Over the course of Earth’s four billion-year history, things have moved around rather a lot – including the continents of today.
An online interactive map shows exactly where your hometown has wandered over the course of hundreds of millions of years of continental drift.
Created by California palaeontologist Ian Webster in a web application, the map is based on geological models created by Christopher Stoese, CNN reported.
It allows users to “travel back in time” by pre-set increments, such as to when the first vertebrates appeared, or the first green algae.
You can try the map yourself at Ancient Earth.
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Users can rotate the globe to see the shape of all the continents, and get brief guides to what creatures were alive on Earth at that time (if any).
For instance, for the Middle Triassic, 220 million years ago, it says: “The Earth is recovering from the Permian-Triassic extinction. Small dinosaurs begin to appear. Therapsids and archosaurs emerge, along with the first flying vertebrates.”
London, for instance, has sat on unrecognisable continents and huge land masses, before splitting off into the island we recognise today.
It’s part of a natural cycle, scientists say, where the tectonic plates come together into a supercontinent that then breaks up again.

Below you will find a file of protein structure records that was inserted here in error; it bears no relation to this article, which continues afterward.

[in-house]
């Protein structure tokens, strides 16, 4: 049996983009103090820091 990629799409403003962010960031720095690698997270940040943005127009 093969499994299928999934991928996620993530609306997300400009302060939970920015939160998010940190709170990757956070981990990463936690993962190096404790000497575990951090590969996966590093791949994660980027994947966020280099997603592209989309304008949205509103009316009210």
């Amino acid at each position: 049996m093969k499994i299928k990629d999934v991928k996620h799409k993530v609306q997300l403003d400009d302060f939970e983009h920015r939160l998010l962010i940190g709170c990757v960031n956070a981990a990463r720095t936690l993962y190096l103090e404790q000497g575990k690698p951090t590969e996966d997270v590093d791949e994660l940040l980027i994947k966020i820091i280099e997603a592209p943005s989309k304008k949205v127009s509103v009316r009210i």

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The last time it happened, a supercontinent known as Pangaea formed about 310 million years ago, before breaking up about 180 million years ago.
In an interview this week, Webster told CNN: “It shows that our environment is dynamic and can change.
“The history of Earth is longer than we can conceive, and the current arrangement of plate tectonics and continents is an accident of time. It will be very different in the future, and Earth may outlast us all.
“My software ‘geocodes’ the user's location and then uses (Scotese's) models to run their location backwards in time.
“I built the interactive globe visualisation and the geocoding and GPates integration myself so that people could plug in their own locations."
In about 250 million years time, another supercontinent will form, scientists believe.
The future continent could take several shapes: Novopangea, Pangaea Ultima, Aurica and Amasia.
In one scenario, America and Antarctica could collide, forming together into one ‘supercontinent’ along with the other continents of our planet.